Electromagnetic Waves in a Medium having Finite Permeability μ and Permittivity ε but with Conductivity σ = 0
202(2)
The Wave Equation for Electromagnetic Waves
204(2)
Illustration of Poynting Vector
206(1)
Impedance of a Dielectric to Electromagnetic Waves
207(1)
Electromagnetic Waves in a Medium of Properties μ, ε and σ (where σ ≠ 0)
208(3)
Skin Depth
211(1)
Electromagnetic Wave Velocity in a Conductor and Anomalous Dispersion
211(1)
When is a Medium a Conductor or a Dielectric?
212(2)
Why will an Electromagnetic Wave not Propagate into a Conductor?
214(1)
Impedance of a Conducting Medium to Electromagnetic Waves
215(2)
Reflection and Transmission of Electromagnetic Waves at a Boundary
217(5)
Reflection from a Conductor (Normal Incidence)
222(1)
Electromagnetic Waves in a Plasma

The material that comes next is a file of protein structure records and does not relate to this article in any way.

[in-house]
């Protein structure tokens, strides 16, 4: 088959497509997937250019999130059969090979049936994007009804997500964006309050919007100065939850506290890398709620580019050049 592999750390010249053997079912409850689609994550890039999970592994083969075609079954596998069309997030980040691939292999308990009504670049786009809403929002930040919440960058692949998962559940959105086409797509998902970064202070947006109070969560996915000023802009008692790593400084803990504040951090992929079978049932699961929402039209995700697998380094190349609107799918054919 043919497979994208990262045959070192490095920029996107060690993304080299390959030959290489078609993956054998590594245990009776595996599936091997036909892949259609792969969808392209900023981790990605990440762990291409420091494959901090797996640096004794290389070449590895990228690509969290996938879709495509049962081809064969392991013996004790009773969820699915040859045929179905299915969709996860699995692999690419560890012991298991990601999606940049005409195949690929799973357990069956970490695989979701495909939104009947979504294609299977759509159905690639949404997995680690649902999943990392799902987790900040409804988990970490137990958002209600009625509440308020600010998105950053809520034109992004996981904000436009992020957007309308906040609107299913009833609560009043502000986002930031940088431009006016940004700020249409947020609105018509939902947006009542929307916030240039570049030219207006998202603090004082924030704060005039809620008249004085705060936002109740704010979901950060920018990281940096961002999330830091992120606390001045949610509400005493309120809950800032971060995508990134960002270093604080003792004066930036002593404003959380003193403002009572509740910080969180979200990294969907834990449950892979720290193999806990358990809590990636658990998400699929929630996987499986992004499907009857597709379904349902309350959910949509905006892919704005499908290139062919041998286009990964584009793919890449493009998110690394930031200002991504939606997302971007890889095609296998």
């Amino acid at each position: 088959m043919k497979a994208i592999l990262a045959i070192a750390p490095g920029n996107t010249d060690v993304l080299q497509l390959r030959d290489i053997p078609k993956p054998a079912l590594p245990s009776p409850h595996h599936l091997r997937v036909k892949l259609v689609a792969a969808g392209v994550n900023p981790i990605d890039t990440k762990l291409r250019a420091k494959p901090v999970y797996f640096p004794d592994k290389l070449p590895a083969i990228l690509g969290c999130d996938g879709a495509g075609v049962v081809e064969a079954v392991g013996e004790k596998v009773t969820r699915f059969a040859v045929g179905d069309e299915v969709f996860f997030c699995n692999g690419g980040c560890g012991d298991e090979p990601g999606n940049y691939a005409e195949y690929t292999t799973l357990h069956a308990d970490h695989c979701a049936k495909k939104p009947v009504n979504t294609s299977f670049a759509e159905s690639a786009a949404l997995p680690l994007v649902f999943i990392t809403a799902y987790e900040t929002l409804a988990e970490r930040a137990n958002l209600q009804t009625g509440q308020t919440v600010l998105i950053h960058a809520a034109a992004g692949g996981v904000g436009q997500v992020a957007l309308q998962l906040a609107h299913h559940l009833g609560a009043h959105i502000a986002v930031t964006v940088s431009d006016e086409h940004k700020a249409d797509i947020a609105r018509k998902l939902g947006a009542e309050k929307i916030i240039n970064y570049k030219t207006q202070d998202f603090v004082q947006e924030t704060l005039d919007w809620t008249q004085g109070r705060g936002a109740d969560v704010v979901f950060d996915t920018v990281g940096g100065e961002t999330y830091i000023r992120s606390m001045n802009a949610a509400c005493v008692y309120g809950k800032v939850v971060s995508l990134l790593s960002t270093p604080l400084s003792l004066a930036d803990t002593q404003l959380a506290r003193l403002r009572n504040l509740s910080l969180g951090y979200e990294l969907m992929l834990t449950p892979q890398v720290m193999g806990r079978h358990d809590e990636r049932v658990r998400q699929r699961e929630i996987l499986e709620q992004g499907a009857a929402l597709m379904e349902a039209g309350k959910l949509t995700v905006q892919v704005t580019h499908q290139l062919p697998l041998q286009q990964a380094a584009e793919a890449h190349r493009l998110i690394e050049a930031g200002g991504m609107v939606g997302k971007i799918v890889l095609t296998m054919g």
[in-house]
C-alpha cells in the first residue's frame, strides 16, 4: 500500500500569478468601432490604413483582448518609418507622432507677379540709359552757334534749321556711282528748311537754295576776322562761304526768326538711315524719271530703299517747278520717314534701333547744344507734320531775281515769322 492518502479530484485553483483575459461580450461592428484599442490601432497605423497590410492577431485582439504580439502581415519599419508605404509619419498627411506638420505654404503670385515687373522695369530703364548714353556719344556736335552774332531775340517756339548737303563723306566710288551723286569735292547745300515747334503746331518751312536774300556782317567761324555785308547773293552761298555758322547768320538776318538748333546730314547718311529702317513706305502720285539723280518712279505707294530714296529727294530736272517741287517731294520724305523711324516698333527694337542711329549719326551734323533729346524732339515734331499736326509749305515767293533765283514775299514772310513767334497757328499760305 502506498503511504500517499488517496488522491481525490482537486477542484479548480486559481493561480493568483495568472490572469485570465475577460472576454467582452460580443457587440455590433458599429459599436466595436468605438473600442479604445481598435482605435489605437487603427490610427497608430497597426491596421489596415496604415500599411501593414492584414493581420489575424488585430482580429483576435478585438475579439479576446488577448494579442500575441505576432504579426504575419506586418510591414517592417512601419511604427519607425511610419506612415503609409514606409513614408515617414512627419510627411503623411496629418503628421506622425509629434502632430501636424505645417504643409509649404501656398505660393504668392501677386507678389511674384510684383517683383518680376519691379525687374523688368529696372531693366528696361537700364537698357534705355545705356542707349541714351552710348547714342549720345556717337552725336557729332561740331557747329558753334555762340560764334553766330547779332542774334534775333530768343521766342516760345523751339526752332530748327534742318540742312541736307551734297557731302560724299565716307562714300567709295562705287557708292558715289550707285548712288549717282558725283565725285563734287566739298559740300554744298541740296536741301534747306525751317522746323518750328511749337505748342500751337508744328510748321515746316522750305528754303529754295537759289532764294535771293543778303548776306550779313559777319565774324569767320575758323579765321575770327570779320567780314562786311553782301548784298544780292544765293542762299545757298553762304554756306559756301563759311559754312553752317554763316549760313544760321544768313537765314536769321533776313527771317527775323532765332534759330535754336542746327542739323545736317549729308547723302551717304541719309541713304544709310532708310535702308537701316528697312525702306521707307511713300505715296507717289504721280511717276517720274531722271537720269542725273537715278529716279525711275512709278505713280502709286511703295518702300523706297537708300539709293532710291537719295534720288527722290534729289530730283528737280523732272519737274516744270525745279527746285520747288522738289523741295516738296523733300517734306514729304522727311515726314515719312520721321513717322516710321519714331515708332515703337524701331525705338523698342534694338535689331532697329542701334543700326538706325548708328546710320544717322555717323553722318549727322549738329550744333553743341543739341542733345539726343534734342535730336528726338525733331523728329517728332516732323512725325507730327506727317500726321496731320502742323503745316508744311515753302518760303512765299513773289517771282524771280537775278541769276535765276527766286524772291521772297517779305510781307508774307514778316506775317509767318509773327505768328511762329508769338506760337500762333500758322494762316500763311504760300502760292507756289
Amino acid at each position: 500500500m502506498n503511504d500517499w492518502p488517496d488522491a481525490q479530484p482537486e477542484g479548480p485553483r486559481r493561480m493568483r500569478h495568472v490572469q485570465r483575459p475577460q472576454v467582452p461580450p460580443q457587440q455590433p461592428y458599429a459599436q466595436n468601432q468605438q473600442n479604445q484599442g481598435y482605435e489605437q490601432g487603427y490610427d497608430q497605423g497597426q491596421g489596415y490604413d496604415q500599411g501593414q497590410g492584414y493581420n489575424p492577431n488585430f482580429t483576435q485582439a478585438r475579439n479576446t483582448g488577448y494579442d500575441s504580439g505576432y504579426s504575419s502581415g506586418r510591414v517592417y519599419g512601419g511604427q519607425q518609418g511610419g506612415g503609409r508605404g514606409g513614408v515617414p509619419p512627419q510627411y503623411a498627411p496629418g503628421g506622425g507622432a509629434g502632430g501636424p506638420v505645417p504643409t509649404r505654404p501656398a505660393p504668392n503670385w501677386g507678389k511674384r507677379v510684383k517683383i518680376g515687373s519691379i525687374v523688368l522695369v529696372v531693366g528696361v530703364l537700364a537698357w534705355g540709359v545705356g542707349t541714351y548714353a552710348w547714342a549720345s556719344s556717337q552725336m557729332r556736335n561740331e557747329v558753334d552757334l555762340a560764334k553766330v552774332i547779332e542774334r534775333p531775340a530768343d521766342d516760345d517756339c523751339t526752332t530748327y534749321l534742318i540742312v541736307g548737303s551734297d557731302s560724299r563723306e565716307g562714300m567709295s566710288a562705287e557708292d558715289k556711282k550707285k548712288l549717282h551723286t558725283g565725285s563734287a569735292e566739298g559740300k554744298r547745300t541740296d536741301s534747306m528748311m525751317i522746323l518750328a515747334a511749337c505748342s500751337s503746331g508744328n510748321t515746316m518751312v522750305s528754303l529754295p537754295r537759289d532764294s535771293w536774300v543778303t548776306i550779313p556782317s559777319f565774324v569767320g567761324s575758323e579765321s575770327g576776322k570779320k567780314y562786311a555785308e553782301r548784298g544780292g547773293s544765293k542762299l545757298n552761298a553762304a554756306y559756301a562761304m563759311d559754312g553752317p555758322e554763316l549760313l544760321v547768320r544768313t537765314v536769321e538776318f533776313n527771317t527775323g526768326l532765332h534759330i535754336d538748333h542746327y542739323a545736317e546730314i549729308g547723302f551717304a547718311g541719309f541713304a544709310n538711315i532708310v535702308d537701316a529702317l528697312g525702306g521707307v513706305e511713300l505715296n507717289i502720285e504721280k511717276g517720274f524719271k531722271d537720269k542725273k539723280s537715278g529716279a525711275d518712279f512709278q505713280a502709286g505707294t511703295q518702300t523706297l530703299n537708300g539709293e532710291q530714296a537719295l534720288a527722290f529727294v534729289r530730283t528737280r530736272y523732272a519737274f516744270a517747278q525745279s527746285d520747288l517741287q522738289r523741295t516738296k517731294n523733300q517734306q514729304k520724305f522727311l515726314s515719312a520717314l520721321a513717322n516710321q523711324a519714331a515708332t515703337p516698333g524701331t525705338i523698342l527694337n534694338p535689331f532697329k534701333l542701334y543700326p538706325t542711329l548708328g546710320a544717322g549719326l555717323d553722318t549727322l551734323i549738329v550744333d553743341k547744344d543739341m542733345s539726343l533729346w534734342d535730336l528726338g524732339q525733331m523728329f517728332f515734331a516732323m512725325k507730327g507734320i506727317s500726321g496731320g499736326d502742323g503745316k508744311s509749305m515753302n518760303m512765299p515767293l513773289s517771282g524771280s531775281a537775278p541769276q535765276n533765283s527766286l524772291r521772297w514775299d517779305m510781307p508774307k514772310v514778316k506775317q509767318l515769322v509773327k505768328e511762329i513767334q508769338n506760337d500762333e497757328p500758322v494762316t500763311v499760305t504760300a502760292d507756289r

223(4)
Electromagnetic Waves in the Ionosphere
227(12)
Waves in More than One Dimension
239(28)
Plane Wave Representation in Two and Three Dimensions
239(1)
Wave Equation in Two Dimensions
240(2)
Wave Guides
242(3)
Normal Modes and the Method of Separation of Variables
245(1)
Two-Dimensional Case
246(1)
Three-Dimensional Case
247(1)
Normal Modes in Two Dimensions on a Rectangular Membrane
247(3)
Normal Modes in Three Dimensions
250(1)
Frequency Distribution of Energy Radiated from a Hot Body. Planck's Law
251(2)
Debye Theory of Specific Heats
253(1)
Reflection and Transmission of a Three-Dimensional Wave at a Plane Boundary
254(2)
Total Internal Reflection and Evanescent Waves
256(11)
Fourier Methods
267(38)
Fourier Series
267(7)
Application of Fourier Sine Series to a Triangular Function
274(1)
Application to the Energy in the Normal Modes of a Vibrating String
275(3)
Fourier Series Analysis of a Rectangular Velocity Pulse on a String
278(3)
The Spectrum of a Fourier Series
281(2)
Fourier Integral
283(2)
Fourier Transforms
285(1)
Examples of Fourier Transforms